Pointer to HBO's new Docu-Series Being Serena
Working moms on Reddit brought our attention to the new five-part Docu-Series on HBO* called Being Serena. The series chronicals the most recent events in Serena Williams' life; from winning the Australian Open while pregnant in April 2017 right up to attending the recent wedding of Prince Harry and Meghan Markle.
But it's the stuff in-between those events that is most interesting ... and inspiring ... and thought provoking ... and relatable.
For those who don't know, Serena is married to Alexis Ohanian, one of the co-founders of Reddit, so it's especially interesting that Reddit led us to this program. Talk about a synergistic relationship!
Working parents (both moms and dads) are likely to appreciate Serena's story and find themselves relating, thinking, and being inspired as they watch.
* It appears that Being Serena is also available via On Demand until early July. More info.
Pointer to research results published by ScienceDaily
When our kids were in school, we knew a couple who were highly respected parents. Imagine my thrill when I learned that they limited their very smart and very talented son to two (or was it three?) extracurricular activities at a time. While other parents were bragging about the hours they spent shuttling their kids from activity to activity, these parents confidently let people know that they thought some reasonable limits were best for their son.
Their confidence set the example I needed to let go of any concern I had that my own kids might be falling behind because they weren't overbooked and in constant motion. It was really helpful and comforting information during a time that I needed more help and comfort!
If you would appreciate knowing that your kids don't need to be booked 24/7, look no further than this article published by ScienceDaily: Are your children overdoing it? Too many extracurricular activities can do more harm than good. It summarizes results from a small study in England and points out that "a busy organized activity schedule can ... potentially harm children's development and wellbeing." It may provide the info working parents need to better manage their time and protect their sanity.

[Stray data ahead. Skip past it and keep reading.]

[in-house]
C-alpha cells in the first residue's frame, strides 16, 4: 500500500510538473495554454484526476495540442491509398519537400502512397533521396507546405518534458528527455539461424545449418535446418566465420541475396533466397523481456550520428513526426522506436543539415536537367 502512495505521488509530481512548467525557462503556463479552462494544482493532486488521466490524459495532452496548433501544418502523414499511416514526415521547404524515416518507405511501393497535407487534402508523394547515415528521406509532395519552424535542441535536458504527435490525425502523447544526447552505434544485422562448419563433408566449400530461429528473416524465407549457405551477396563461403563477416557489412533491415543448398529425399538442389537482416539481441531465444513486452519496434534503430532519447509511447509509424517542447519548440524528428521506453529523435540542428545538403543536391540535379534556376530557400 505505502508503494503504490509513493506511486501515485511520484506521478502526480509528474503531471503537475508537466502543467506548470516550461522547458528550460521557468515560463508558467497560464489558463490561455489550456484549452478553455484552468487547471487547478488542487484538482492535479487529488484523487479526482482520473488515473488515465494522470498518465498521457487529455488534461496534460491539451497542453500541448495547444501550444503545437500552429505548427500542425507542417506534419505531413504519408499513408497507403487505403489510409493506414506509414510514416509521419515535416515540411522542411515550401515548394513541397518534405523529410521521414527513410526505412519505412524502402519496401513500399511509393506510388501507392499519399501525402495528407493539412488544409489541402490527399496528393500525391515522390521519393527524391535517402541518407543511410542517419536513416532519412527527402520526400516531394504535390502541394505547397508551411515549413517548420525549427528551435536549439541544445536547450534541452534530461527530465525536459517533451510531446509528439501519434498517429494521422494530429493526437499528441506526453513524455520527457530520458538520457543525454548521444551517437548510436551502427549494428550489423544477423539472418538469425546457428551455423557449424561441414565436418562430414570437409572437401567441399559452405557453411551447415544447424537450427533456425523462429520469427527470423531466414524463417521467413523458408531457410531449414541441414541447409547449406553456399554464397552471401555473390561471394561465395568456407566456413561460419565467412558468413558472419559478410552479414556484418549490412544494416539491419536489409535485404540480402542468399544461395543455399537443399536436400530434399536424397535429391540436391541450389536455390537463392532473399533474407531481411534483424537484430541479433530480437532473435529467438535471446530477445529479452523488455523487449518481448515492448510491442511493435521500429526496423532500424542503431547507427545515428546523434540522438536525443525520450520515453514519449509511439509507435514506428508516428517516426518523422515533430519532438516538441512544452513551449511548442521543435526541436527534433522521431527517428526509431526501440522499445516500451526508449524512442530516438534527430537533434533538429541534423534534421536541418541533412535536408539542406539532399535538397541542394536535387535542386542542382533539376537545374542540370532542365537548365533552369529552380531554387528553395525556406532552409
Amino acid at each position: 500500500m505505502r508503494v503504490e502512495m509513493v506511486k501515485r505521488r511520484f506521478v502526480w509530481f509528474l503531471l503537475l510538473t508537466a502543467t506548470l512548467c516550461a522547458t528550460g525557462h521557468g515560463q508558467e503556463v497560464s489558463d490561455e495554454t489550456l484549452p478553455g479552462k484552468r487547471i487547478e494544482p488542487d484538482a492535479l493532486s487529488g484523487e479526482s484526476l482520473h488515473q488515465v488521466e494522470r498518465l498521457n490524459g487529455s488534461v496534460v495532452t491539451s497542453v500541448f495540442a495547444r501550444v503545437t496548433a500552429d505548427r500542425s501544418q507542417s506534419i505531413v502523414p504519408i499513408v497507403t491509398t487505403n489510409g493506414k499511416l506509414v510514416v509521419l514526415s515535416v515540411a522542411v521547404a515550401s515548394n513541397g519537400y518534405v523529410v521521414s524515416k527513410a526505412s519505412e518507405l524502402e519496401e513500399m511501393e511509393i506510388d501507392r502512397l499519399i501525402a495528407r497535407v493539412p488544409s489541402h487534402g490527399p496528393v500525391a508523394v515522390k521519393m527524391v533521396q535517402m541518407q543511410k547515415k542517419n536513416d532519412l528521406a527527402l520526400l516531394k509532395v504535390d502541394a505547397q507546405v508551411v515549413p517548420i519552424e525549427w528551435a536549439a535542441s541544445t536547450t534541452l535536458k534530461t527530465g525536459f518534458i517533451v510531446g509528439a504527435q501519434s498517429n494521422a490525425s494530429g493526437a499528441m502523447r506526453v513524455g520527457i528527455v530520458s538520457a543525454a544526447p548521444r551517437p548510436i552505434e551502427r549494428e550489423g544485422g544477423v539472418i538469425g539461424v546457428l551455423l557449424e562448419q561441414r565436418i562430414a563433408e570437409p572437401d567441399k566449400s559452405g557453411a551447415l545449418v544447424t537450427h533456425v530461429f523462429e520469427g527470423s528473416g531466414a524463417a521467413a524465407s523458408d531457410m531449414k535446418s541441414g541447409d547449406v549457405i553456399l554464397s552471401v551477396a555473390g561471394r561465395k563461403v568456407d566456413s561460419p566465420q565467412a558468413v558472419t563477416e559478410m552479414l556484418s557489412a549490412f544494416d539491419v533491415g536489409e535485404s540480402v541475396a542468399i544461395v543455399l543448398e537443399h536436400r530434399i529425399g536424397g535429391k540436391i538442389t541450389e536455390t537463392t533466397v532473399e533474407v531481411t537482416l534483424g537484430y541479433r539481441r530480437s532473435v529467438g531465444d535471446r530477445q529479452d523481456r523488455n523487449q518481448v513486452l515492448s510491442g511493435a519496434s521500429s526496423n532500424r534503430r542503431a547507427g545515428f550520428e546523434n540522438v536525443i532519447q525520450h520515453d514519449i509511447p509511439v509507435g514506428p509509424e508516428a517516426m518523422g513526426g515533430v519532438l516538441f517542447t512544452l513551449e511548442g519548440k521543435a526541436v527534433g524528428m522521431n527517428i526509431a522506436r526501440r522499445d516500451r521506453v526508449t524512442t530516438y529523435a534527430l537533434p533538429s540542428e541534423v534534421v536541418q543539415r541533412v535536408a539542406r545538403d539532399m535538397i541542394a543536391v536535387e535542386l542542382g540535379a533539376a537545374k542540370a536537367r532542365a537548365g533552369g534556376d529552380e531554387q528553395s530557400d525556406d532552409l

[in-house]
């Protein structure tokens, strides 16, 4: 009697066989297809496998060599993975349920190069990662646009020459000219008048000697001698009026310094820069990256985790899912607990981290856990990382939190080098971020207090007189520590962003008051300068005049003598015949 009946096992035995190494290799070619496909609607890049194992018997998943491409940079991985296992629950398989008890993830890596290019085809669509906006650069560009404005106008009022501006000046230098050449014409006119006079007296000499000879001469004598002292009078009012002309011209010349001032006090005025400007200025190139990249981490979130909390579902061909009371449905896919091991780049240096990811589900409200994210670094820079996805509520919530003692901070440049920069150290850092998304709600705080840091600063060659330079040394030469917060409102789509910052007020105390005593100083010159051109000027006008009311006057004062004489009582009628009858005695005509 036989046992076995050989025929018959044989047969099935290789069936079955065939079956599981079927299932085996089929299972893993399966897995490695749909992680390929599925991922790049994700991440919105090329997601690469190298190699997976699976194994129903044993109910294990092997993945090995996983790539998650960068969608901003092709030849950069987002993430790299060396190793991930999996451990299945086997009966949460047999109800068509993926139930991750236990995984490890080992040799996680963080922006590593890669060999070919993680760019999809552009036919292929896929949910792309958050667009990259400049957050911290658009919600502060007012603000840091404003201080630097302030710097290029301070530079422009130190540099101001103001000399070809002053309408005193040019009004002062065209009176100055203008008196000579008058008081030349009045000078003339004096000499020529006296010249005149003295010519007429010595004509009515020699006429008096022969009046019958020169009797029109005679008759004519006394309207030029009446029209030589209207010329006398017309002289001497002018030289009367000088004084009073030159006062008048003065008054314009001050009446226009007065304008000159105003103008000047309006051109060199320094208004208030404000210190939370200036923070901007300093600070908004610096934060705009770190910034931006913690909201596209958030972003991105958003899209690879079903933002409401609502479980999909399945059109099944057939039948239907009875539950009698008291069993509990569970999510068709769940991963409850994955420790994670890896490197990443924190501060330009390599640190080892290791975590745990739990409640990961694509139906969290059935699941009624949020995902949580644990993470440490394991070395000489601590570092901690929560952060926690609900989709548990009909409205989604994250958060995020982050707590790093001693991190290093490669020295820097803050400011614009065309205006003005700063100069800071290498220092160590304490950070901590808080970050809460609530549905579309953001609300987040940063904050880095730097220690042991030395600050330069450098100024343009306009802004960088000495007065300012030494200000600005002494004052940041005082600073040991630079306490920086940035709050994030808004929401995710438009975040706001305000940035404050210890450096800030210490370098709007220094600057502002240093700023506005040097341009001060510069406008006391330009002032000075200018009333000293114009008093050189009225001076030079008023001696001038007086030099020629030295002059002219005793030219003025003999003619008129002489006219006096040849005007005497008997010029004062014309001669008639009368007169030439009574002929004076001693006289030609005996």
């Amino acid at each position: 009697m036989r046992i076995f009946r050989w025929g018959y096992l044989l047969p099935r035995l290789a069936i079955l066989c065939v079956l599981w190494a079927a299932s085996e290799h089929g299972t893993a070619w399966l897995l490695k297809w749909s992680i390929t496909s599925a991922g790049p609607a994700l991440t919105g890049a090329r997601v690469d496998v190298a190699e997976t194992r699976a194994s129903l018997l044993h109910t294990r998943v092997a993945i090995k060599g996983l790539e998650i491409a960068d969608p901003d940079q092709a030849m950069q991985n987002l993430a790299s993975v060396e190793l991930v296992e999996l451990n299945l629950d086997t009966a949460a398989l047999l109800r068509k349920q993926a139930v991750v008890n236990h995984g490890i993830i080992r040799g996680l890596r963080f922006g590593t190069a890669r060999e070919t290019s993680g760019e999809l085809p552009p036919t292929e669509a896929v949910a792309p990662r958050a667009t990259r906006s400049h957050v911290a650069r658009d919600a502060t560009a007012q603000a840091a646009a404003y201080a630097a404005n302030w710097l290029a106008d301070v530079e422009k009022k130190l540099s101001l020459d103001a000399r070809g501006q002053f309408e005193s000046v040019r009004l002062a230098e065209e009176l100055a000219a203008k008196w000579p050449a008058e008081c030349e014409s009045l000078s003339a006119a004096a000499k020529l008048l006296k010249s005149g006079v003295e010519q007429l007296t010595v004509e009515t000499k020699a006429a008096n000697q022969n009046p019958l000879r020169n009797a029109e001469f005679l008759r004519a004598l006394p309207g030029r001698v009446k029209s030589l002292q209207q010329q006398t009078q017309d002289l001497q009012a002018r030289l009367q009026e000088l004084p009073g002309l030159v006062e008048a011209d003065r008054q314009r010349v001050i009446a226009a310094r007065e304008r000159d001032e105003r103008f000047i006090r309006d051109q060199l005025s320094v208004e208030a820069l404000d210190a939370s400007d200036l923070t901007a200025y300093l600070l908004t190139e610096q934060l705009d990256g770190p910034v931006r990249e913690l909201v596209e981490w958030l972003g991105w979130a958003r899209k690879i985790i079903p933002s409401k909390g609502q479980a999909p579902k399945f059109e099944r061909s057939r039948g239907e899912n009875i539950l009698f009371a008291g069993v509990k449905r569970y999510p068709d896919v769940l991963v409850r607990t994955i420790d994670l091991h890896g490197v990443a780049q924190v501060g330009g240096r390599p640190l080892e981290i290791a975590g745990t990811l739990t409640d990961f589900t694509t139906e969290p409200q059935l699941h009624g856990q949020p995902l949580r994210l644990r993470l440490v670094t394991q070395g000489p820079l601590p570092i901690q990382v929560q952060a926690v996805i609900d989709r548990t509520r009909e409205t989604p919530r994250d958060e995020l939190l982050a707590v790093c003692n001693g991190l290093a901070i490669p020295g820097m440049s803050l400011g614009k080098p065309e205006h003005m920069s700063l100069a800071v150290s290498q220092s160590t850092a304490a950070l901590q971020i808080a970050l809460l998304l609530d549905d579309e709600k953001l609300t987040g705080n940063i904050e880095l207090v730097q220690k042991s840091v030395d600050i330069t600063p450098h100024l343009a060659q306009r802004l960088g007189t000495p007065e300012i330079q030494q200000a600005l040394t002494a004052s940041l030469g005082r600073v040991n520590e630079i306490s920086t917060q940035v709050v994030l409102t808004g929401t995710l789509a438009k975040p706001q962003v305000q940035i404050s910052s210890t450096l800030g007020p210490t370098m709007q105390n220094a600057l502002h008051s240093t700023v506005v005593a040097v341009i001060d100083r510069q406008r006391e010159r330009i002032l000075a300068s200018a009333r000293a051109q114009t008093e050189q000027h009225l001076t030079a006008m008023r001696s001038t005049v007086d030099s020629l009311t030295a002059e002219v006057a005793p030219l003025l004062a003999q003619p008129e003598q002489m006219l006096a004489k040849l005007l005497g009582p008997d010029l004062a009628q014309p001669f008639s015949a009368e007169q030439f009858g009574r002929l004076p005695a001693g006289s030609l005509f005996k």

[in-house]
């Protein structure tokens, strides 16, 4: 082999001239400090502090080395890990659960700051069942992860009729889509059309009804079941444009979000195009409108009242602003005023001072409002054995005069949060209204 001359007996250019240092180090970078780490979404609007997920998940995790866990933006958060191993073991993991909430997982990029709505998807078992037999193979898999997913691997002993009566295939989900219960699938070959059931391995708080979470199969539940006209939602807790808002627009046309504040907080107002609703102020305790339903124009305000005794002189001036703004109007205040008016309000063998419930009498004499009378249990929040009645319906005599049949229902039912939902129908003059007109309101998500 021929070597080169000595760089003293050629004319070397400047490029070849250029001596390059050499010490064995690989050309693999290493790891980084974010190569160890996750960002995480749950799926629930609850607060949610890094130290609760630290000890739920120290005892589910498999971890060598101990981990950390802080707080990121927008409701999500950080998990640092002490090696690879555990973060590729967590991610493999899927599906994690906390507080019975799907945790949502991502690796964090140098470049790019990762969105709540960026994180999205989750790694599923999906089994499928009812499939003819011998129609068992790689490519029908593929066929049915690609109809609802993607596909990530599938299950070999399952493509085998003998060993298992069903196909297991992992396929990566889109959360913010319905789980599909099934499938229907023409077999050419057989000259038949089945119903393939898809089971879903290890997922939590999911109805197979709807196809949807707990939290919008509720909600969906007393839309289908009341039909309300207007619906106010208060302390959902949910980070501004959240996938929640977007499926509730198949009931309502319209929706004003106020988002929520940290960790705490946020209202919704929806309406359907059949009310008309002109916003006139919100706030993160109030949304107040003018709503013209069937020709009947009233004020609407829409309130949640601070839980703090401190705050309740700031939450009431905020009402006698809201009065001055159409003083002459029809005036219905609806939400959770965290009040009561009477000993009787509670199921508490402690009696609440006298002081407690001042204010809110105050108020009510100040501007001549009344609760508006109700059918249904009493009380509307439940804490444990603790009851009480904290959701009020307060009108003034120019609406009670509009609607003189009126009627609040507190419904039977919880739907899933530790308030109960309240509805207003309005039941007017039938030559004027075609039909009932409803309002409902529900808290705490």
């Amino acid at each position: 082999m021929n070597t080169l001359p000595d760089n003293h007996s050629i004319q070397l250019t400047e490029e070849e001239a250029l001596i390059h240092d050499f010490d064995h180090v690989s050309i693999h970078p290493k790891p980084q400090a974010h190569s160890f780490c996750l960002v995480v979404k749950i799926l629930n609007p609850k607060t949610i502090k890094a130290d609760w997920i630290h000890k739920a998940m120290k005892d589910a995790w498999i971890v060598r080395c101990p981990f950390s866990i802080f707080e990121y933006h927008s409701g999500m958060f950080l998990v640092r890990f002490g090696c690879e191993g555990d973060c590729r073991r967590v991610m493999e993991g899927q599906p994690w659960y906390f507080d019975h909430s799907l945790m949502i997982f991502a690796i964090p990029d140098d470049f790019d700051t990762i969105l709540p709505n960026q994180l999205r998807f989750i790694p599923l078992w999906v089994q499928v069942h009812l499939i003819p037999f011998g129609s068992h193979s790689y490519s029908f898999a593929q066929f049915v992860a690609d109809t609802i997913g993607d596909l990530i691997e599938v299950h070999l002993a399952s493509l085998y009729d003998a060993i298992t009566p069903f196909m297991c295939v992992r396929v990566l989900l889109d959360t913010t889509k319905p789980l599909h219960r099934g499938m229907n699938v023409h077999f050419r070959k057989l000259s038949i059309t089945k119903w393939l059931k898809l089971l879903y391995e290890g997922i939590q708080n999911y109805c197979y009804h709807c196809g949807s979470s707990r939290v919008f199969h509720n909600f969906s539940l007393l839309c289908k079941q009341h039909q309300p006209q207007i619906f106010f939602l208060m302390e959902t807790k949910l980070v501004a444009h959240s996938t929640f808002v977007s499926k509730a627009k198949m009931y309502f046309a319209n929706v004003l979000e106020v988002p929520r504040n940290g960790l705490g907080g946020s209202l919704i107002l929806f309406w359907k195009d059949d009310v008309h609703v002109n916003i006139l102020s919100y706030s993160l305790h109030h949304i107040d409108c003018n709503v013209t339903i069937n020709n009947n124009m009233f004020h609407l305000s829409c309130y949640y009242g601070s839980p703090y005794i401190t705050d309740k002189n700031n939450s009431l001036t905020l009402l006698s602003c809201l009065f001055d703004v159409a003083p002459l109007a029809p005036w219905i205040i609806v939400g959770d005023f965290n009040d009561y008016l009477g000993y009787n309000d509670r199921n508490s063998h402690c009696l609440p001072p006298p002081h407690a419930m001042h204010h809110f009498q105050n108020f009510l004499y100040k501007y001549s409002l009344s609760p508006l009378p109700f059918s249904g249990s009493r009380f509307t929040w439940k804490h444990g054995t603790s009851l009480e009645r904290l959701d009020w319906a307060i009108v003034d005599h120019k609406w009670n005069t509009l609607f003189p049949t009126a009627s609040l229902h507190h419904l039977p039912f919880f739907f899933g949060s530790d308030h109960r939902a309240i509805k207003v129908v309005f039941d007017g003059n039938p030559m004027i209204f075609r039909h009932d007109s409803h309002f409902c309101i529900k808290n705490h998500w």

Originally Published: May16, 2018 | Last Updated: Jun 11, 2018
Being a working parent is a challenge. After reading the book The Hate U Give recently, I'm reminded that it's even more of a challenge for some parents, like those depicted in the book. This young adult novel was a book club "assigned read" and one that I feared would be a difficult one. But it was just the opposite. While the subject matter is heavy and revolves around a police shooting of an unarmed young man, the story is told in a way that is compelling and well-rounded. Along with the very difficult situations, there is love, laughter and teen-aged silliness (and angst).
Even though the book is targeted at readers much younger than me, I found it compelling, relevant, and very worthwhile. It made me realize than one person's idea of struggle just may be another's idea of privilege. If everyone in the US (at least) read this book, I think we might have at least a little less strife and a lot more understanding of each other.